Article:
The Correctional Project aims to improve Romanian prison and probation capacity and provide reintegration services to offenders (prison inmates, ex-convicts or those serving sentences in the community). This initiative’s primary strategy consists of implementing the Norwegian “seamless” principle and investing in the development of human capital.

The “seamless” concept seeks structured and enhanced cooperation between prison and probation, which are two different systems in Romania. In addition, the project is working to enhance cooperation with local authorities to ensure an integrated approach to specific interventions for offenders and a smooth transition from prison to the community.

Besides creating new detention places, this project provides for several pilot correctional centres. This is a first for Romania, as the new facilities will set the stage for re-thinking the dynamics of the relationship between the prison system and the probation service.

Another critical improvement introduced by this initiative is the modernisation of the National Training School for Prison Officers. The project started at the end of August 2019 and is expected to be complete by April 2024.
I am pleased that several important project milestones have already been achieved. We have completed the first evaluation of the social reintegration instruments, the awareness of intercultural diversity of offenders and the evaluation of the organisation’s internal and external communications. We have also provided training for our prison officers on communication topics.

We have managed to complete the design phase (including the feasibility study and the technical design documentation) in most of the pilot correctional centres and we will soon launch the public tender for the construction phase.

We have worked hard to progress the project’s activities, but also to initiate new ones, such as the first organisational assessment of the prison system, developing the general work methodology so as to apply the “seamless” principle. Finally, we have provided training for many of our prison officers on various topics.

4NORM(-ality) is another project supported by the EEA and Norway Grants, budgeted at €5 million. The project aims to improve the social reintegration of convicts serving their sentences in three of our prisons. Project goals include staff training, a new research unit within the prison administration, and strengthening the existing research department at the Probation Directorate.

In addition, this project also seeks to improve detention and working conditions for inmates, set up an activity office at one prison, provide training for prisoners according to current job market demands and develop an accountability programme for inmates based on recommendations from the Council of Europe.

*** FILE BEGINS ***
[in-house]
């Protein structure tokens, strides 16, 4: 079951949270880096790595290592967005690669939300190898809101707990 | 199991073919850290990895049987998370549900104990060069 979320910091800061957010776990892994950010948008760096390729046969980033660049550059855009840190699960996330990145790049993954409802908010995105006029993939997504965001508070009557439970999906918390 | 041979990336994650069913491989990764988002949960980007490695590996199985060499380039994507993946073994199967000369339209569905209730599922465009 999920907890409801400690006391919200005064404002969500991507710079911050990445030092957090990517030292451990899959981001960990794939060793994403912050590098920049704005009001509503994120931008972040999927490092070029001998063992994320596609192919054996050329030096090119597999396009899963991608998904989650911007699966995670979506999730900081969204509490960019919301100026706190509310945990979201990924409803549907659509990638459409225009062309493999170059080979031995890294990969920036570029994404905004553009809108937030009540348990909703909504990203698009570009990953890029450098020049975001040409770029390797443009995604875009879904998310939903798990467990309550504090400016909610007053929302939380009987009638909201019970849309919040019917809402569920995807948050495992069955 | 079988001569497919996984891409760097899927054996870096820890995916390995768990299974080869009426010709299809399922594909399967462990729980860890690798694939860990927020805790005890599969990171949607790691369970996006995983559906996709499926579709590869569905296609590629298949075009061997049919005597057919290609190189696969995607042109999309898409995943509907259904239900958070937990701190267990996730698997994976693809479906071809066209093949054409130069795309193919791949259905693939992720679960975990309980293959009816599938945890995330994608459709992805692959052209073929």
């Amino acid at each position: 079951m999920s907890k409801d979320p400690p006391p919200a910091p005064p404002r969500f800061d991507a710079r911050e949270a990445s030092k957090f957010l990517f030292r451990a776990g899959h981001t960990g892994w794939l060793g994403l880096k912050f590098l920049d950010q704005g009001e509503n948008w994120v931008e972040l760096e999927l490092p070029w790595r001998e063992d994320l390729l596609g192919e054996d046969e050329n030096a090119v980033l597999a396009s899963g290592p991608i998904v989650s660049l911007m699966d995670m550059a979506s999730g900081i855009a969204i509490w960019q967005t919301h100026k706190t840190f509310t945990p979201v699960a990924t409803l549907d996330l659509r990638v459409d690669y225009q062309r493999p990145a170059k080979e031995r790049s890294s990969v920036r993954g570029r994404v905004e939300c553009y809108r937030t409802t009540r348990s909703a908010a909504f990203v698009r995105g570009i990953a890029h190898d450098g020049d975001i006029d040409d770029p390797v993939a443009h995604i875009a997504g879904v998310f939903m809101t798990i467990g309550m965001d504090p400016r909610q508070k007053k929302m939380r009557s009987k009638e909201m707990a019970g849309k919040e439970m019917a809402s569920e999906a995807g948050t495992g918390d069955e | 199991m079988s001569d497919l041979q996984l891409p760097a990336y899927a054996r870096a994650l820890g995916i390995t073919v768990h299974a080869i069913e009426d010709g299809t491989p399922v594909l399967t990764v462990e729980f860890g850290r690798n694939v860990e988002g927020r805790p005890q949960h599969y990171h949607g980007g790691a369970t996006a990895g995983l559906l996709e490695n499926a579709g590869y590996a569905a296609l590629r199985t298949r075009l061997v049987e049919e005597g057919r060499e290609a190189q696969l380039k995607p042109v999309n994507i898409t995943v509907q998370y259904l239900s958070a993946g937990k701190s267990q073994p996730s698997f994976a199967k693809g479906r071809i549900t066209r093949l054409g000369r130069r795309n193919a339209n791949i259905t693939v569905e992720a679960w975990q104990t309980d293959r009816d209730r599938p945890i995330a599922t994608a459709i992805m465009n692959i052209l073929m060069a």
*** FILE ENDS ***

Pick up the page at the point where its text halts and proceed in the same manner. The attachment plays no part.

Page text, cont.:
The 4NORM(-ality) project also explicitly addresses the issues of inclusion and empowerment for Roma offenders and the social inclusion of other vulnerable groups of inmates. The accountability programme, prison officer training and other post-release reintegration measures contribute to those goals. This project has a particular emphasis on gender equality, anti-discrimination, transparency and anti-corruption, as these are all cross-cutting issues.

The accountability programme has been developed with the support of Norwegian experts. Its main objective is to adequately prepare inmates for release from prison and to achieve smoother social reintegration. The end goal is to reduce recidivism. At the same time, we have trained prison officers on the normality principle. The programme is being tested with more than 100 inmates in three prisons.

Team meeting on a project with Norway ©

The National Penitentiary Administration is also responsible for the SECURE project – “Safe and Educated Community Undertaking Responsible Engagement” (A safe, educated and responsibly involved community). This project will analyse the causes of reoffending and support public policies to reduce recidivism in Romania. In this endeavour, we are working with the Crime Prevention Directorate of the Ministry of Justice. The initiative involves a multidisciplinary programme for violent and drug-addicted offenders, aiming at developing their prosocial skills. The goal is to facilitate their progression through the system all the way to full social reintegration.

This project includes a new multifunctional pavilion at Mărgineni Prison, which will have spaces dedicated to increasing detainees’ responsibility and autonomy and delivering rehabilitation and reintegration initiatives.